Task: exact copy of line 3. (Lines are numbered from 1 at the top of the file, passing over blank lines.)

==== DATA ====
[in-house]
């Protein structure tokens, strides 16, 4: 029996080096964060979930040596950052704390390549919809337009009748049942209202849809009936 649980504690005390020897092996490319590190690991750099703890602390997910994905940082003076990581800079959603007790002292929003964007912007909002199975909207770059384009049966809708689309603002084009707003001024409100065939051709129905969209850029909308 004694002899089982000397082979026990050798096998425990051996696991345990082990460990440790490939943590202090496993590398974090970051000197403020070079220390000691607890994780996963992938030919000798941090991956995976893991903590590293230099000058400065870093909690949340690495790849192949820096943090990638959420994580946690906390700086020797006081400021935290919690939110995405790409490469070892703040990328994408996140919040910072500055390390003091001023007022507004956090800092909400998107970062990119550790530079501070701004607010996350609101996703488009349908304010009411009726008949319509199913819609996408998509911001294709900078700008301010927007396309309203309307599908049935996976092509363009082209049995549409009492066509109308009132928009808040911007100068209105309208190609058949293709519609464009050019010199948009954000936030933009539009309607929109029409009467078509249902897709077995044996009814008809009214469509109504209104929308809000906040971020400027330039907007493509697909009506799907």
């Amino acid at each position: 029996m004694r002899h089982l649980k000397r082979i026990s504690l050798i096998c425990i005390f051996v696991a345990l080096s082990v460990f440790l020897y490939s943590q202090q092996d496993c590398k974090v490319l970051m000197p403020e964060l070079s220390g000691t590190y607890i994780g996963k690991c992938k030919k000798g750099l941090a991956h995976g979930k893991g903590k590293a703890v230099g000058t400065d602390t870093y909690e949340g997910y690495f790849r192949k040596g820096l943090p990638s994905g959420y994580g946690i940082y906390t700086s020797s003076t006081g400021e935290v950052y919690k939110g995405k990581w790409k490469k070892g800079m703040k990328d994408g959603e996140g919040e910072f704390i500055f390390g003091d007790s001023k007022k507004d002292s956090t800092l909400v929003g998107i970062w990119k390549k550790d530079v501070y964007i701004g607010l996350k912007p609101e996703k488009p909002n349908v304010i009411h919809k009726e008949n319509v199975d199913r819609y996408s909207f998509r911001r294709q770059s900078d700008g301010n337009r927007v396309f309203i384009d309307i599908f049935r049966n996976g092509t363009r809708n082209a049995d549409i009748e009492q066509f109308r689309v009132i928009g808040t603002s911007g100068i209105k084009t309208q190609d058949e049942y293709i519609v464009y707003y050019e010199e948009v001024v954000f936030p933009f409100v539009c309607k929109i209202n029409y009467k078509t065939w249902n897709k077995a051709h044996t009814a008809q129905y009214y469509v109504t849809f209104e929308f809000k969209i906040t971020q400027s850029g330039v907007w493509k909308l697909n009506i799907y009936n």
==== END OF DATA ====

């Amino acid at each position: 029996m004694r002899h089982l649980k000397r082979i026990s504690l050798i096998c425990i005390f051996v696991a345990l080096s082990v460990f440790l020897y490939s943590q202090q092996d496993c590398k974090v490319l970051m000197p403020e964060l070079s220390g000691t590190y607890i994780g996963k690991c992938k030919k000798g750099l941090a991956h995976g979930k893991g903590k590293a703890v230099g000058t400065d602390t870093y909690e949340g997910y690495f790849r192949k040596g820096l943090p990638s994905g959420y994580g946690i940082y906390t700086s020797s003076t006081g400021e935290v950052y919690k939110g995405k990581w790409k490469k070892g800079m703040k990328d994408g959603e996140g919040e910072f704390i500055f390390g003091d007790s001023k007022k507004d002292s956090t800092l909400v929003g998107i970062w990119k390549k550790d530079v501070y964007i701004g607010l996350k912007p609101e996703k488009p909002n349908v304010i009411h919809k009726e008949n319509v199975d199913r819609y996408s909207f998509r911001r294709q770059s900078d700008g301010n337009r927007v396309f309203i384009d309307i599908f049935r049966n996976g092509t363009r809708n082209a049995d549409i009748e009492q066509f109308r689309v009132i928009g808040t603002s911007g100068i209105k084009t309208q190609d058949e049942y293709i519609v464009y707003y050019e010199e948009v001024v954000f936030p933009f409100v539009c309607k929109i209202n029409y009467k078509t065939w249902n897709k077995a051709h044996t009814a008809q129905y009214y469509v109504t849809f209104e929308f809000k969209i906040t971020q400027s850029g330039v907007w493509k909308l697909n009506i799907y009936n």